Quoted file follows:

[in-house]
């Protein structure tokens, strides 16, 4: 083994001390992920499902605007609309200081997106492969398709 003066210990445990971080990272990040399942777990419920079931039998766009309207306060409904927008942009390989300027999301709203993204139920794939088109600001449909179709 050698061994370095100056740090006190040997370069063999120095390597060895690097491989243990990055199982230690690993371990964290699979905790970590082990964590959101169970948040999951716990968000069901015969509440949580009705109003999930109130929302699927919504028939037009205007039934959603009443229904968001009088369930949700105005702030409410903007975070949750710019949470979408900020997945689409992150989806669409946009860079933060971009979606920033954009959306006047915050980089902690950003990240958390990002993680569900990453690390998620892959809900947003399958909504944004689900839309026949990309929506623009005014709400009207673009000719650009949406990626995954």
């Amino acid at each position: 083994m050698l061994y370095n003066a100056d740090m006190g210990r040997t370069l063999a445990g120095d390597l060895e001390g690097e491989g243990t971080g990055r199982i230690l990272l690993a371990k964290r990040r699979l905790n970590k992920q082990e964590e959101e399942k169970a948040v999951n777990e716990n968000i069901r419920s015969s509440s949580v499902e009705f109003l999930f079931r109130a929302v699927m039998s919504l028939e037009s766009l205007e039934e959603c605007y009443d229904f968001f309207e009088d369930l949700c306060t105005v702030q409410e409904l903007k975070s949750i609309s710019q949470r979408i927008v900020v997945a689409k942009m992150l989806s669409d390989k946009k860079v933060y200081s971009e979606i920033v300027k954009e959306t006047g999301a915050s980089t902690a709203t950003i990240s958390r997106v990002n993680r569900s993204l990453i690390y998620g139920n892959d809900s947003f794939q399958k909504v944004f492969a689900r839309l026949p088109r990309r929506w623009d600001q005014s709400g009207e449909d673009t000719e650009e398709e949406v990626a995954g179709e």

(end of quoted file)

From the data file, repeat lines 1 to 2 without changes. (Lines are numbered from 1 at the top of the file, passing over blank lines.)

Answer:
[in-house]
């Protein structure tokens, strides 16, 4: 083994001390992920499902605007609309200081997106492969398709 003066210990445990971080990272990040399942777990419920079931039998766009309207306060409904927008942009390989300027999301709203993204139920794939088109600001449909179709 050698061994370095100056740090006190040997370069063999120095390597060895690097491989243990990055199982230690690993371990964290699979905790970590082990964590959101169970948040999951716990968000069901015969509440949580009705109003999930109130929302699927919504028939037009205007039934959603009443229904968001009088369930949700105005702030409410903007975070949750710019949470979408900020997945689409992150989806669409946009860079933060971009979606920033954009959306006047915050980089902690950003990240958390990002993680569900990453690390998620892959809900947003399958909504944004689900839309026949990309929506623009005014709400009207673009000719650009949406990626995954």